Gaby says that Kiwis can be reluctant to respond to work. It can be tough to get feedback apart from ‘art speak’. He often gauges the merit of his art by the reactions from his family, trusting them for an honest opinion. Kiwis often keep criticism to themselves, he observes, whereas in Miami its culturally accepted to make candid comments about people’s work, appearance or actions.

I ask for his family’s favourite work, and his immediate response is the Soundgarden. The Soundgarden started with a visit to the Rekindle studio, a place where furniture is created from demolition waste wood, and artworks from the offcuts. Gaby and fellow artist Jason Ware started playing percussion with the wood scraps available. They then created instruments and put on a show at the studio, which at that time was above Shop 8 wine bar on New Regent Street. “I made a xylophone and one of these bull roarers that almost took somebody’s eye out, Tim McGurk was there with this guitar that he made out of a wok, and Jason made a drum and bass out of wood.” Subsequently, Trent Hiles from Gap Filler got in touch with a bit of funding and some ideas to expand the project. It moved outside to a LIVS space near Cathedral Square and opened with a symphony at the Festival of Transitional Architecture (Festa) in 2013. “I don’t consider myself an audio artist, but I don’t consider myself a visual artist either. Multi-media, whatever you can get your hands on. Be resourceful. Improvise.”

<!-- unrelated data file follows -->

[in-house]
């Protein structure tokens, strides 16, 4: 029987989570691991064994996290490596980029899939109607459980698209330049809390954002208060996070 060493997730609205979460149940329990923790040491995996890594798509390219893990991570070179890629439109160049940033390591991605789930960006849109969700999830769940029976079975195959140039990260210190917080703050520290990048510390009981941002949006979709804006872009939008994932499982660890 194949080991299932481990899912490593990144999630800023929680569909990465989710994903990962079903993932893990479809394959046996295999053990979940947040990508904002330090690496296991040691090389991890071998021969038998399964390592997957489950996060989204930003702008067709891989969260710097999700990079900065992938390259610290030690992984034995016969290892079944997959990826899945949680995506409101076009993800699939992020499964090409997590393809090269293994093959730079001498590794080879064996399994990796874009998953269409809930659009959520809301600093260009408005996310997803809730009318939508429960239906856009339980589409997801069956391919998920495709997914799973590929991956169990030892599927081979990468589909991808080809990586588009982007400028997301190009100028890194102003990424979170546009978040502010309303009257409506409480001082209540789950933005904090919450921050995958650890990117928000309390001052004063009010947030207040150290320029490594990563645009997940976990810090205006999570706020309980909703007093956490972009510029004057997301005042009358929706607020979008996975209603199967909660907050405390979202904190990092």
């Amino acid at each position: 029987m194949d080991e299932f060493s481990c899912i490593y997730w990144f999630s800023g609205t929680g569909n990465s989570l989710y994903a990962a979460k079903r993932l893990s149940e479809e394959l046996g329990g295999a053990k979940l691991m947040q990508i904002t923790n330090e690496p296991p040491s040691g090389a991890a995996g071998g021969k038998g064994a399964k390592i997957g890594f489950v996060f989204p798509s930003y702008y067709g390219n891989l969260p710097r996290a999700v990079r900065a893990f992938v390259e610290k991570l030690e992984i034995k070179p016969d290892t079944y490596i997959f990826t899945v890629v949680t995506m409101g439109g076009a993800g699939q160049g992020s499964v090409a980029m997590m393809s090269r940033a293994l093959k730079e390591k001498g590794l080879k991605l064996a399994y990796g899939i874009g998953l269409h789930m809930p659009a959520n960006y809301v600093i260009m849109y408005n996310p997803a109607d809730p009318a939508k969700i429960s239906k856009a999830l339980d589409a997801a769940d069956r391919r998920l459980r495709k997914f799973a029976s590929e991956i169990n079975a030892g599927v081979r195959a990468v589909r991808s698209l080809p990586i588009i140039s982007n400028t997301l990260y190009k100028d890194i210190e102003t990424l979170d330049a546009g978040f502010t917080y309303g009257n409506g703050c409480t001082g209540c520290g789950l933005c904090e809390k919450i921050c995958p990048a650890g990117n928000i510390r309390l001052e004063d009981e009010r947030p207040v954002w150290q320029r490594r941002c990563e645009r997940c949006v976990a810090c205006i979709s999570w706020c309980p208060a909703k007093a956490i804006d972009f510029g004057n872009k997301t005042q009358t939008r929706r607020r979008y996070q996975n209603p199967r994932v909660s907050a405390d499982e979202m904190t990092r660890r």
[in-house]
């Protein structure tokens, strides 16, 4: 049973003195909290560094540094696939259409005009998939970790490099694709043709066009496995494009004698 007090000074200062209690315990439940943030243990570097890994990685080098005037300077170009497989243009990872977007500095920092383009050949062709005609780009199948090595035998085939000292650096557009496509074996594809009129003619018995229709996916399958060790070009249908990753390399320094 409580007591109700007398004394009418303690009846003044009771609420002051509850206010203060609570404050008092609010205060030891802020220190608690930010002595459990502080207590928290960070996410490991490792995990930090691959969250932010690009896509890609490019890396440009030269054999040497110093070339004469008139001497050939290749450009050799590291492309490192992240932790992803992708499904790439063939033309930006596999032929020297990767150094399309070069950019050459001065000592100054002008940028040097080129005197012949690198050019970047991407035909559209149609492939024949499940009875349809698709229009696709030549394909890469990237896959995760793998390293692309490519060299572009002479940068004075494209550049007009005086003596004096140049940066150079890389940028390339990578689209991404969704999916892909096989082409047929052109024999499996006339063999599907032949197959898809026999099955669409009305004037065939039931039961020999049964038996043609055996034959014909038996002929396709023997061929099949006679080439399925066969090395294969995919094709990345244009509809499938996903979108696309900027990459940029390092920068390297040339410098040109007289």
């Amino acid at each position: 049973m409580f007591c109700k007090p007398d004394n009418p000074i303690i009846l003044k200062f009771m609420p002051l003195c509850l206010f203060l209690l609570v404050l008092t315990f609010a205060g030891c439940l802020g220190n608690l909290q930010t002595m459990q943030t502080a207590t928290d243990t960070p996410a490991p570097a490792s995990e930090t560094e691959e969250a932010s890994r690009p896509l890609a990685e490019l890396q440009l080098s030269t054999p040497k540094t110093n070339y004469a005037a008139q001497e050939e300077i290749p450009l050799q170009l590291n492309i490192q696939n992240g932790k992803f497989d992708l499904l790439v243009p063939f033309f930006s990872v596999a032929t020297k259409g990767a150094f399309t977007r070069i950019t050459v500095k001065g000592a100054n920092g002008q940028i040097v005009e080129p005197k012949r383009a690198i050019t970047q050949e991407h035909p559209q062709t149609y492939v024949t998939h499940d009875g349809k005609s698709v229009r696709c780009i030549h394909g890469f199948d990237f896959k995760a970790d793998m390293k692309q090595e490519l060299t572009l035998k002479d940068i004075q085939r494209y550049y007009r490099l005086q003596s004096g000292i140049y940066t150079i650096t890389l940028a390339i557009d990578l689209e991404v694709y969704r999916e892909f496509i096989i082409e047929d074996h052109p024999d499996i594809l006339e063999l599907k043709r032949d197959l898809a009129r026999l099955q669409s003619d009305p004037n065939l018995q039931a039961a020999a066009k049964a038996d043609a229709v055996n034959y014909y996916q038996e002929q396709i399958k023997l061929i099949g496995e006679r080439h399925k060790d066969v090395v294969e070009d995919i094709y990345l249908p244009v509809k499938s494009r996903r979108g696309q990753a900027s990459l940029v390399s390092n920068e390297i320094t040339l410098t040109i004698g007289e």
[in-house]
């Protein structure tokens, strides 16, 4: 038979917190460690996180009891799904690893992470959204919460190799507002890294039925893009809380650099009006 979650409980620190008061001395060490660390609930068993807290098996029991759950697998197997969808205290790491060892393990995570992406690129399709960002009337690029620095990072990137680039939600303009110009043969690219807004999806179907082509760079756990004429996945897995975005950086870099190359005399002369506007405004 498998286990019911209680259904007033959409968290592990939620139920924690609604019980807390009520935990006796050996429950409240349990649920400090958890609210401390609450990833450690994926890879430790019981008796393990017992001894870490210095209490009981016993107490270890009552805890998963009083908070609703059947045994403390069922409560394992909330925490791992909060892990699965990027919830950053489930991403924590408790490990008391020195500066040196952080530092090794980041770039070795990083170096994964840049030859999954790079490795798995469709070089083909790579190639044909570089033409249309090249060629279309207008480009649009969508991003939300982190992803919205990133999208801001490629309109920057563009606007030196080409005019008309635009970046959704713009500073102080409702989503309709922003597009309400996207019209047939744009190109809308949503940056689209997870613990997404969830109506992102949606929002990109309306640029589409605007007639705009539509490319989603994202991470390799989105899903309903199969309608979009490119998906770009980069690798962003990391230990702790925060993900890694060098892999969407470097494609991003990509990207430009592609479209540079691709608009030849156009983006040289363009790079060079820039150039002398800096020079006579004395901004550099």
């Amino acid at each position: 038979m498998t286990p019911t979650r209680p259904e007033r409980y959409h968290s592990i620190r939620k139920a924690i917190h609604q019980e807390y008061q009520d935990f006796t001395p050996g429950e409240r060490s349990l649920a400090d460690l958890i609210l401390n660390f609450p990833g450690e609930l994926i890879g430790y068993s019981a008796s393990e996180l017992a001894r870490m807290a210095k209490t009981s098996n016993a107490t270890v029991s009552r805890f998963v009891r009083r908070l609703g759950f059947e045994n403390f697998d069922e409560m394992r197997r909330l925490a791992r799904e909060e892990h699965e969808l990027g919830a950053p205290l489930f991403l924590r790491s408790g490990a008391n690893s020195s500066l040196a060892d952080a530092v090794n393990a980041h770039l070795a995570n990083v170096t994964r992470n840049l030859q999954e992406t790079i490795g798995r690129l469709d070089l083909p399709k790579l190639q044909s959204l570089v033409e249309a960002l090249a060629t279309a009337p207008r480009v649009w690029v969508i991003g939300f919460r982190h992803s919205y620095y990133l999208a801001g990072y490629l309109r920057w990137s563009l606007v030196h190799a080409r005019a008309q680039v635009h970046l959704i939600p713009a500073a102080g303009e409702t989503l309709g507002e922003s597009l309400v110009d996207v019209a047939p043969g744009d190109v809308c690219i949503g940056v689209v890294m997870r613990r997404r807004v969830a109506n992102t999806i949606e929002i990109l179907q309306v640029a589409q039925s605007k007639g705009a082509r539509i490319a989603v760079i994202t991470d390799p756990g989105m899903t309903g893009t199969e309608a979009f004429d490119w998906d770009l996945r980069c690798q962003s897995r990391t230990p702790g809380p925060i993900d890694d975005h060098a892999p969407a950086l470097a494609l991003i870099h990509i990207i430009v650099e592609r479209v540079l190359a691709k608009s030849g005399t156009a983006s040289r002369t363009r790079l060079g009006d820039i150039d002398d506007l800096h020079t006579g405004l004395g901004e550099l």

He believes that this is an exciting time for Christchurch. There’s a streamlined approach which LIVS is part of that makes things doable here: it’s possible to go from an idea to realisation in a short span of time. “Christchurch is probably going to go bankrupt and there’s all this pushing and pulling, but it’s all a game. I’m not authorised to say whether it’s good or bad, it just is. And the fact that other cities are not going through any kind of restructuring and rebuilding and dialogue makes Christchurch a bit more interesting for me at the moment.”


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Reconstruction and Renaissance
Bridget McKendry of Makercrate
Audrey Baldwin
Amiria Kiddle
Bailey Peryman of Garden City 2.0